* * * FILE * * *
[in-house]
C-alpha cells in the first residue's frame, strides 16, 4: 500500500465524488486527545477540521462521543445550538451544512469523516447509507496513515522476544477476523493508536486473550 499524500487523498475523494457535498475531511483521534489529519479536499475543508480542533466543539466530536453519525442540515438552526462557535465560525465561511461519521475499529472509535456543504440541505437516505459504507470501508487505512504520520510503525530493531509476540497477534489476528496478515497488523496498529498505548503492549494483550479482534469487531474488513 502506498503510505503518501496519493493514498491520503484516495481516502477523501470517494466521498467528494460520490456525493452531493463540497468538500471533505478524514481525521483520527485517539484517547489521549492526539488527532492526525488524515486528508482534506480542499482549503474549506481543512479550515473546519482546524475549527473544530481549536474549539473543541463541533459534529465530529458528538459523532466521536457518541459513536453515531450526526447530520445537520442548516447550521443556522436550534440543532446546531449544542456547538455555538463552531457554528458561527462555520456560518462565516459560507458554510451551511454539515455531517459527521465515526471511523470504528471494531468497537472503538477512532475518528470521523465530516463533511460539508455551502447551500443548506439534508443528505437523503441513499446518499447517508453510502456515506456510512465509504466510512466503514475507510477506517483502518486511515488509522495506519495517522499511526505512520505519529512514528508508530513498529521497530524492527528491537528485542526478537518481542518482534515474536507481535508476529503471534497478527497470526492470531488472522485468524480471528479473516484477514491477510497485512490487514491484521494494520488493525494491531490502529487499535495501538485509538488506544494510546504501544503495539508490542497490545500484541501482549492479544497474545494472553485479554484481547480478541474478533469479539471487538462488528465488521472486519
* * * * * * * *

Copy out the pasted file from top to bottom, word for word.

[in-house]
C-alpha cells in the first residue's frame, strides 16, 4: 500500500465524488486527545477540521462521543445550538451544512469523516447509507496513515522476544477476523493508536486473550 499524500487523498475523494457535498475531511483521534489529519479536499475543508480542533466543539466530536453519525442540515438552526462557535465560525465561511461519521475499529472509535456543504440541505437516505459504507470501508487505512504520520510503525530493531509476540497477534489476528496478515497488523496498529498505548503492549494483550479482534469487531474488513 502506498503510505503518501496519493493514498491520503484516495481516502477523501470517494466521498467528494460520490456525493452531493463540497468538500471533505478524514481525521483520527485517539484517547489521549492526539488527532492526525488524515486528508482534506480542499482549503474549506481543512479550515473546519482546524475549527473544530481549536474549539473543541463541533459534529465530529458528538459523532466521536457518541459513536453515531450526526447530520445537520442548516447550521443556522436550534440543532446546531449544542456547538455555538463552531457554528458561527462555520456560518462565516459560507458554510451551511454539515455531517459527521465515526471511523470504528471494531468497537472503538477512532475518528470521523465530516463533511460539508455551502447551500443548506439534508443528505437523503441513499446518499447517508453510502456515506456510512465509504466510512466503514475507510477506517483502518486511515488509522495506519495517522499511526505512520505519529512514528508508530513498529521497530524492527528491537528485542526478537518481542518482534515474536507481535508476529503471534497478527497470526492470531488472522485468524480471528479473516484477514491477510497485512490487514491484521494494520488493525494491531490502529487499535495501538485509538488506544494510546504501544503495539508490542497490545500484541501482549492479544497474545494472553485479554484481547480478541474478533469479539471487538462488528465488521472486519